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A barium meal, also known as an upper gastrointestinal (GI) series, is a medical imaging test of the upper portion of the gastrointestinal tract. This test generally provides x-ray images of the esophagus, stomach and first portion of the small intestine, known as the duodenum. During a barium meal test, a patient typically swallows a barium liquid that tends to show up very clearly on an x-ray and improves the quality of images from the upper portion of the gastrointestinal tract.
Physicians may have patients take a barium meal test to help with diagnosis of one or more medical conditions. Abnormal growths, ulcers and abnormal narrowing of the upper part of the digestive tract are visible on some x-ray images that are taken with a barium meal. In some cases, enlarged veins in the esophagus and hiatal hernias can be seen on x-rays that are highlighted with barium liquid. Tumors and muscle abnormalities in the esophagus, stomach or duodenum may be revealed with the help of an upper GI series.
Some doctors order x-rays with a barium meal for patients who have symptoms that suggest a disorder in the upper gastrointestinal tract. People with nausea, vomiting and abdominal pain may benefit from upper gastrointestinal series x-ray tests. Individuals with swallowing problems and unusual weight loss also undergo an upper gastrointestinal series in some instances. Gastrointestinal reflux is a medical condition that typically causes digestive juices to enter a patient’s esophagus, where they may cause tissue damage that an upper GI series may reveal.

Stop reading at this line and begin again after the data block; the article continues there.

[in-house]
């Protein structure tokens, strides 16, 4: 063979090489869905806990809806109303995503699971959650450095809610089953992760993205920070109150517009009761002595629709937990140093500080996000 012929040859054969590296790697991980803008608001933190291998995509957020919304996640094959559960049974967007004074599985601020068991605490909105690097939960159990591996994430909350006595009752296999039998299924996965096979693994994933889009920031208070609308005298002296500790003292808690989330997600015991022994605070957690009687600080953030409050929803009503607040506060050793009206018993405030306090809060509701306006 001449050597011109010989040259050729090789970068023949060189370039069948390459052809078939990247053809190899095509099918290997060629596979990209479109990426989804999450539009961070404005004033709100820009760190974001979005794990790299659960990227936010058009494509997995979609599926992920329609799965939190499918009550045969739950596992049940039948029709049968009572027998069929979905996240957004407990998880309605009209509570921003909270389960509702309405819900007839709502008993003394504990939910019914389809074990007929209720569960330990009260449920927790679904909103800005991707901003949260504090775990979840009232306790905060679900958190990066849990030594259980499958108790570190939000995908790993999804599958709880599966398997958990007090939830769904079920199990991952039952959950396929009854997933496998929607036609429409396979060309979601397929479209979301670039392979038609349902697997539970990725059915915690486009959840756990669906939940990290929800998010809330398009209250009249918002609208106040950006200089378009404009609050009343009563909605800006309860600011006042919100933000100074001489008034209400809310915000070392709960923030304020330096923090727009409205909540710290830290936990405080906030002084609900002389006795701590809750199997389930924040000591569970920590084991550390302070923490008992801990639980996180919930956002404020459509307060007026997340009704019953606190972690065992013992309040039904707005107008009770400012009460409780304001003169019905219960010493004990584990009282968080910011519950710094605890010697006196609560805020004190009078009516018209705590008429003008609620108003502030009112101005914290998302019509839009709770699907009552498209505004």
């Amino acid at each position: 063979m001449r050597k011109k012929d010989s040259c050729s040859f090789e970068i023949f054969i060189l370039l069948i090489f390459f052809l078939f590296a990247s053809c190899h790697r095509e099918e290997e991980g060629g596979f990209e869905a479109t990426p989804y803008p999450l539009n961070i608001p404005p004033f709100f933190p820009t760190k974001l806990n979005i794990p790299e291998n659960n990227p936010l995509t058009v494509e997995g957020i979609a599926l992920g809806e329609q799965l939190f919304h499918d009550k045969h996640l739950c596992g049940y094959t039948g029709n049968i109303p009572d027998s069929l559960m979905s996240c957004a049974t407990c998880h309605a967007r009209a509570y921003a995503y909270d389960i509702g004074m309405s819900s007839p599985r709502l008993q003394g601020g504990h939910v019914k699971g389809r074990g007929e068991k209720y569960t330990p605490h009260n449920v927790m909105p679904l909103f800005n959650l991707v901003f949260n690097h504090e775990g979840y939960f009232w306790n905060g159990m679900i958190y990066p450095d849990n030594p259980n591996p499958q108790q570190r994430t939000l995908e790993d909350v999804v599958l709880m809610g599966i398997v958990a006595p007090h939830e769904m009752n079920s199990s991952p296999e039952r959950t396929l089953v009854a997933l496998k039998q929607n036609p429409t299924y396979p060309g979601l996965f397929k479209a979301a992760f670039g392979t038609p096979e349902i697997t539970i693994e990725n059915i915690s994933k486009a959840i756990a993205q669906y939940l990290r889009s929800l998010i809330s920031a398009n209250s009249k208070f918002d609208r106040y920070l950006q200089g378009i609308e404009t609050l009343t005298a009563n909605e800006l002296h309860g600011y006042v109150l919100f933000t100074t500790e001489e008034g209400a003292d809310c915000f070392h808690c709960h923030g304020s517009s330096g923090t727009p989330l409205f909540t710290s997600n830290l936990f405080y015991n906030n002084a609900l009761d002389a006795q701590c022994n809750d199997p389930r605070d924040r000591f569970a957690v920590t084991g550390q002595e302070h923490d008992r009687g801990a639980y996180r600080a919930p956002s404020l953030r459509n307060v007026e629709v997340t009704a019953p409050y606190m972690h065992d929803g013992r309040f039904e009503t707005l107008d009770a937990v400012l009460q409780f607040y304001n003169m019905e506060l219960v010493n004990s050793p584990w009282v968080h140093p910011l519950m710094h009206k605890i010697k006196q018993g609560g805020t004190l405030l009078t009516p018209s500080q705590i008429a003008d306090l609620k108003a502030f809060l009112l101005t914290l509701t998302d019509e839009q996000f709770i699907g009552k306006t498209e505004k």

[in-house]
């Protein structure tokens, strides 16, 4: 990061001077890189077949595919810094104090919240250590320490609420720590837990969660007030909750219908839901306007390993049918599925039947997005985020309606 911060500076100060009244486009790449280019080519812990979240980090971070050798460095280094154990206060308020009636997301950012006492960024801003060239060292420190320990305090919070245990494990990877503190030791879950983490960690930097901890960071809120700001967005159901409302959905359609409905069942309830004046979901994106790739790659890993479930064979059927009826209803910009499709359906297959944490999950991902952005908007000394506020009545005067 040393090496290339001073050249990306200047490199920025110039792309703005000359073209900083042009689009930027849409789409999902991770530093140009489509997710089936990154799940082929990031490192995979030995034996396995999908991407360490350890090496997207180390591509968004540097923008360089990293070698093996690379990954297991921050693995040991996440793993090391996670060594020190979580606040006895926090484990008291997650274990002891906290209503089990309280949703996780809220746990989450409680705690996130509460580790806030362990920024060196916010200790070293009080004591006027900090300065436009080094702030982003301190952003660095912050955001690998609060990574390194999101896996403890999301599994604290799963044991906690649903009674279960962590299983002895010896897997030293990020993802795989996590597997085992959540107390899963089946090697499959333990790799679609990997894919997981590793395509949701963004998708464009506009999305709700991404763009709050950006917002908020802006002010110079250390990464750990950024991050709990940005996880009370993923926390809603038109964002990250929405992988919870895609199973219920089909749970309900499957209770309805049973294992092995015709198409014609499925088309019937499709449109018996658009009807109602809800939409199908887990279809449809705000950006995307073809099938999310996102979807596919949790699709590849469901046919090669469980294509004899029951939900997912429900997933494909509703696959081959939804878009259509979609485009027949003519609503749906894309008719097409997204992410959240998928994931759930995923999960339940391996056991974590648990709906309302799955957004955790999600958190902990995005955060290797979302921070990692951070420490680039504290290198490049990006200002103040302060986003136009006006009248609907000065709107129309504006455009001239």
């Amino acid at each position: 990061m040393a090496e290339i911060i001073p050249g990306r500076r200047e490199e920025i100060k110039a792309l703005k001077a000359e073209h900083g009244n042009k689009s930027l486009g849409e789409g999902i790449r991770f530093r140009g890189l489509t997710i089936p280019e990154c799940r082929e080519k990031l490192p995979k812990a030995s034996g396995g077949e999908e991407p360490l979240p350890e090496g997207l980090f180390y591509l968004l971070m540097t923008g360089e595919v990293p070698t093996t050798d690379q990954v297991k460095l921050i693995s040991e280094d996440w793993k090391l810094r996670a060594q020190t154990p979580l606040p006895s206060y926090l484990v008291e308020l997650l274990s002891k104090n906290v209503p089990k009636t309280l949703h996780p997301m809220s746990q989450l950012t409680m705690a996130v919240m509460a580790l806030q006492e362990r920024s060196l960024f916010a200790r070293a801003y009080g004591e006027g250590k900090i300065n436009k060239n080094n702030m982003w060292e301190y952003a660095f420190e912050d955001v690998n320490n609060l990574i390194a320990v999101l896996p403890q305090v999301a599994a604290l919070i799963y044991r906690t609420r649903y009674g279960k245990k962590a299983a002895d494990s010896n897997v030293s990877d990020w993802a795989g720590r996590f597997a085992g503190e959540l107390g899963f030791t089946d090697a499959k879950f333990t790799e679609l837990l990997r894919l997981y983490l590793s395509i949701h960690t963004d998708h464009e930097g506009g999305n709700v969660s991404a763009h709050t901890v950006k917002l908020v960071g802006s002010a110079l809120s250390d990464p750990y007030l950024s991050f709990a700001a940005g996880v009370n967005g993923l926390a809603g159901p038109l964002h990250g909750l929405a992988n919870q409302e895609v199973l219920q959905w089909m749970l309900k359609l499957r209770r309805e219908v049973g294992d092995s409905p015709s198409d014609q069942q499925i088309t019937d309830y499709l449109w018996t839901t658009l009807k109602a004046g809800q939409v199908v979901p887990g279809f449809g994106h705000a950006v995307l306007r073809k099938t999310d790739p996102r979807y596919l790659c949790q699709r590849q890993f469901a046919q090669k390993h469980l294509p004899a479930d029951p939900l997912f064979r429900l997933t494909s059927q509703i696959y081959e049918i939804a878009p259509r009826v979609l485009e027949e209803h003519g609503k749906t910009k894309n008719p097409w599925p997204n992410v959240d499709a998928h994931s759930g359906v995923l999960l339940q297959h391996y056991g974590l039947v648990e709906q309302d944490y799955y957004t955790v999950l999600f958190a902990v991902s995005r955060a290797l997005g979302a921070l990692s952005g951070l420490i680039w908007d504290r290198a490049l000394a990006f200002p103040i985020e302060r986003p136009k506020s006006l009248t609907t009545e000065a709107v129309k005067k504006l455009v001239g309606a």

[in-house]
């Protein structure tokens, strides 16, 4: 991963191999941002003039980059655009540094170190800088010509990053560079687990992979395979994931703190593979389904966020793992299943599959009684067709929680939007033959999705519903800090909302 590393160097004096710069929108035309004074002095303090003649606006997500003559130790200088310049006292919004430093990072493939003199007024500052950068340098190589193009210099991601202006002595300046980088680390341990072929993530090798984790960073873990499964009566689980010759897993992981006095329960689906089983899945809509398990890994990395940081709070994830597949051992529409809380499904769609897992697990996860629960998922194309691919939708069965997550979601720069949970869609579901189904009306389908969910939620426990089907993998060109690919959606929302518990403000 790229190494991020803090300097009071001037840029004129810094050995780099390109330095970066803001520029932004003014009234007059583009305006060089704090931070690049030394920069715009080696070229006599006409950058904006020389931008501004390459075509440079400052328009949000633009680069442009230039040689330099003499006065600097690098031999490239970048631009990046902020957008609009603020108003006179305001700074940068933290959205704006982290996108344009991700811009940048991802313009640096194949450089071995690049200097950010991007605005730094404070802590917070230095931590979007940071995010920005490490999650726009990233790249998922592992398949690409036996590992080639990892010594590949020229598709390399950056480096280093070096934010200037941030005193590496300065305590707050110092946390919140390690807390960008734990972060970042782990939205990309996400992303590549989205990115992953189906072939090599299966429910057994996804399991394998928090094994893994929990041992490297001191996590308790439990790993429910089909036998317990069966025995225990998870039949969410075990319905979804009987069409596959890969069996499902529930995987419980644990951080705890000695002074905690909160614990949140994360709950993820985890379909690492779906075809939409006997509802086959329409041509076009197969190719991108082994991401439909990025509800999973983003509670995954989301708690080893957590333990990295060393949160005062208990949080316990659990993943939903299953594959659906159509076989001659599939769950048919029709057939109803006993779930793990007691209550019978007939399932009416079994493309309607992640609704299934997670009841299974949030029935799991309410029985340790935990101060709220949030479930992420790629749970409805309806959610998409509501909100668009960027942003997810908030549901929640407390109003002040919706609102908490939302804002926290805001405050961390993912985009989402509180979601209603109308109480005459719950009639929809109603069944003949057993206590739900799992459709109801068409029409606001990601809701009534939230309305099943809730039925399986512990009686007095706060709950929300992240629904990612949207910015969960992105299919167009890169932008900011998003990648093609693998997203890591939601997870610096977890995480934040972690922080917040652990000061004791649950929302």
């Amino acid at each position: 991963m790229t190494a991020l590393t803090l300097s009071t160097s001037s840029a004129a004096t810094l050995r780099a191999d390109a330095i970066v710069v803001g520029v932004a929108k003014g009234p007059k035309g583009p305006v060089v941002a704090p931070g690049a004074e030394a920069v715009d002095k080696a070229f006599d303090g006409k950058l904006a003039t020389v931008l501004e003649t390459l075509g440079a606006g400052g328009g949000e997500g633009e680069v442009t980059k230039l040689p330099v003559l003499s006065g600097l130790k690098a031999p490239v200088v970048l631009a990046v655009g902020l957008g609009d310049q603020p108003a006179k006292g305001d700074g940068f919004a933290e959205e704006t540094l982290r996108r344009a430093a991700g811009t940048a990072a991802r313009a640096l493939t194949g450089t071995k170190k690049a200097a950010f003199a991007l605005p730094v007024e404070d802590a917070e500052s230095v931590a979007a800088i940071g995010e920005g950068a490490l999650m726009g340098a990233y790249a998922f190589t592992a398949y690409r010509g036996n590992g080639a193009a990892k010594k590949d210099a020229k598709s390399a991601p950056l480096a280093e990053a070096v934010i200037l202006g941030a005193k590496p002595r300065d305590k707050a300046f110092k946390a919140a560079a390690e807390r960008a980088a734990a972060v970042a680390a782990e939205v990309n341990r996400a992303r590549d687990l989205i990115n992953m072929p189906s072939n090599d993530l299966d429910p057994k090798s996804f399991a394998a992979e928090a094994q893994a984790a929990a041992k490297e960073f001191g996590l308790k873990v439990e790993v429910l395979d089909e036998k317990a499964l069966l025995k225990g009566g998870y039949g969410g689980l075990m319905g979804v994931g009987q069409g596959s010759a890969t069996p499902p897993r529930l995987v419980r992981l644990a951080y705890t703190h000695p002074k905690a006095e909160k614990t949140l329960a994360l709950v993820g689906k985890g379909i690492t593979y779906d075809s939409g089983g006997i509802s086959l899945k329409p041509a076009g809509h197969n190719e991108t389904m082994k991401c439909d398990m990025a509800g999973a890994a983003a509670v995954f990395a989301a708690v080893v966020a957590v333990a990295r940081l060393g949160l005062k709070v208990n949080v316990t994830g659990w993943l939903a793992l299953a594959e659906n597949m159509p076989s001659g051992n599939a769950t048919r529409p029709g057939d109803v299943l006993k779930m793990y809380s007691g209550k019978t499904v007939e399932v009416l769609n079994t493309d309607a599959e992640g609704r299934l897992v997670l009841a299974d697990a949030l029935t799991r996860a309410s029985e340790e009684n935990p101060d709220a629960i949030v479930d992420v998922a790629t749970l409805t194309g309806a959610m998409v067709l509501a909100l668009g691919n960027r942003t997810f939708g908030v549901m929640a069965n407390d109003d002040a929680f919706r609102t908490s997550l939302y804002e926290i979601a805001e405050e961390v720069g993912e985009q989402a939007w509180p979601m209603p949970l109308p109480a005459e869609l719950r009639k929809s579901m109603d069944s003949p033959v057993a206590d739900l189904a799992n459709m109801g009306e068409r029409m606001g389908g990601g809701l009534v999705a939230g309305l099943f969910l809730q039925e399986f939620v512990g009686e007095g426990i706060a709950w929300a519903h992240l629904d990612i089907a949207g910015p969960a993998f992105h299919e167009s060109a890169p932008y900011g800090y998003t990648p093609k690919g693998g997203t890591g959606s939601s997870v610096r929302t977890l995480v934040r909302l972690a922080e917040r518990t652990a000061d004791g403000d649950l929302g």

During a barium meal, a patient typically stands in front of an x-ray machine and swallows a chalky-tasting barium solution that coats the inside of the patient’s upper digestive tract. The patient then lies down on an x-ray table in most cases, and a radiologist or technologist takes several x-ray images of the upper GI. A patient may be asked to change his position several times during the test to provide x-ray images from different angles. Some patients consume a barium solution that contains gas-forming crystals that evaporate and expand the digestive tract to provide better images. Patients may resume a normal diet after an upper gastrointestinal series in most instances, and they typically pass the barium solution in their stools for several days following the test.
In rare cases, patients may develop constipation or a bowel obstruction from barium solution used in a barium meal test. Patients who consume plenty of liquids after a test usually have a lower risk of developing bowel obstruction or constipation. Allergic reactions to barium solution may occur and are typically treated with antihistamines. Patients develop symptoms such as abdominal pain or fever in rare instances after a barium meal. Many patients may benefit from discussing unusual symptoms or side effects with their doctors.
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